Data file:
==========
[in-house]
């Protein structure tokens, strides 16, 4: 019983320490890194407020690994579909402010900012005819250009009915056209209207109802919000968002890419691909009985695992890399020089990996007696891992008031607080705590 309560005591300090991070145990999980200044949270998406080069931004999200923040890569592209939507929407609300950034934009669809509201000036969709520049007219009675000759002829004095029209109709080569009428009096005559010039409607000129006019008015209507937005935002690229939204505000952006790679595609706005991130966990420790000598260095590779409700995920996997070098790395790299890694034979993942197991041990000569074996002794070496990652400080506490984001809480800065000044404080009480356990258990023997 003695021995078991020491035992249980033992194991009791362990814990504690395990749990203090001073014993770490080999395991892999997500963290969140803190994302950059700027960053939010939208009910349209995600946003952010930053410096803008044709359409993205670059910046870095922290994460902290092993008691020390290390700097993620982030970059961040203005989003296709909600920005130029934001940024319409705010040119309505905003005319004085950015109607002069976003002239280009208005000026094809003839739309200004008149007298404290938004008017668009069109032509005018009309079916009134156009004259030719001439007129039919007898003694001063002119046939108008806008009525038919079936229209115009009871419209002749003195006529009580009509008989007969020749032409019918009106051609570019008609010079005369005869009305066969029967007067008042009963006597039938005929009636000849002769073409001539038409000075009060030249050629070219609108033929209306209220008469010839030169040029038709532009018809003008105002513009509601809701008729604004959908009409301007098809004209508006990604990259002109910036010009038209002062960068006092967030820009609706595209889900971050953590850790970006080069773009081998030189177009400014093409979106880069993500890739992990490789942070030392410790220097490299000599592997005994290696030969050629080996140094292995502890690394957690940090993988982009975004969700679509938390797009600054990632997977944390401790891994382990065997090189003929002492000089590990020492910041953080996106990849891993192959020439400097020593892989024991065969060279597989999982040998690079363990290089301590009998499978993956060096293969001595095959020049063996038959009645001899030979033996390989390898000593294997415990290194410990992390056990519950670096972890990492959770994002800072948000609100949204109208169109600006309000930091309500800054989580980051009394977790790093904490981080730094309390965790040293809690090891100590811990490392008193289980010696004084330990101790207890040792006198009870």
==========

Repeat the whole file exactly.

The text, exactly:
[in-house]
């Protein structure tokens, strides 16, 4: 019983320490890194407020690994579909402010900012005819250009009915056209209207109802919000968002890419691909009985695992890399020089990996007696891992008031607080705590 309560005591300090991070145990999980200044949270998406080069931004999200923040890569592209939507929407609300950034934009669809509201000036969709520049007219009675000759002829004095029209109709080569009428009096005559010039409607000129006019008015209507937005935002690229939204505000952006790679595609706005991130966990420790000598260095590779409700995920996997070098790395790299890694034979993942197991041990000569074996002794070496990652400080506490984001809480800065000044404080009480356990258990023997 003695021995078991020491035992249980033992194991009791362990814990504690395990749990203090001073014993770490080999395991892999997500963290969140803190994302950059700027960053939010939208009910349209995600946003952010930053410096803008044709359409993205670059910046870095922290994460902290092993008691020390290390700097993620982030970059961040203005989003296709909600920005130029934001940024319409705010040119309505905003005319004085950015109607002069976003002239280009208005000026094809003839739309200004008149007298404290938004008017668009069109032509005018009309079916009134156009004259030719001439007129039919007898003694001063002119046939108008806008009525038919079936229209115009009871419209002749003195006529009580009509008989007969020749032409019918009106051609570019008609010079005369005869009305066969029967007067008042009963006597039938005929009636000849002769073409001539038409000075009060030249050629070219609108033929209306209220008469010839030169040029038709532009018809003008105002513009509601809701008729604004959908009409301007098809004209508006990604990259002109910036010009038209002062960068006092967030820009609706595209889900971050953590850790970006080069773009081998030189177009400014093409979106880069993500890739992990490789942070030392410790220097490299000599592997005994290696030969050629080996140094292995502890690394957690940090993988982009975004969700679509938390797009600054990632997977944390401790891994382990065997090189003929002492000089590990020492910041953080996106990849891993192959020439400097020593892989024991065969060279597989999982040998690079363990290089301590009998499978993956060096293969001595095959020049063996038959009645001899030979033996390989390898000593294997415990290194410990992390056990519950670096972890990492959770994002800072948000609100949204109208169109600006309000930091309500800054989580980051009394977790790093904490981080730094309390965790040293809690090891100590811990490392008193289980010696004084330990101790207890040792006198009870």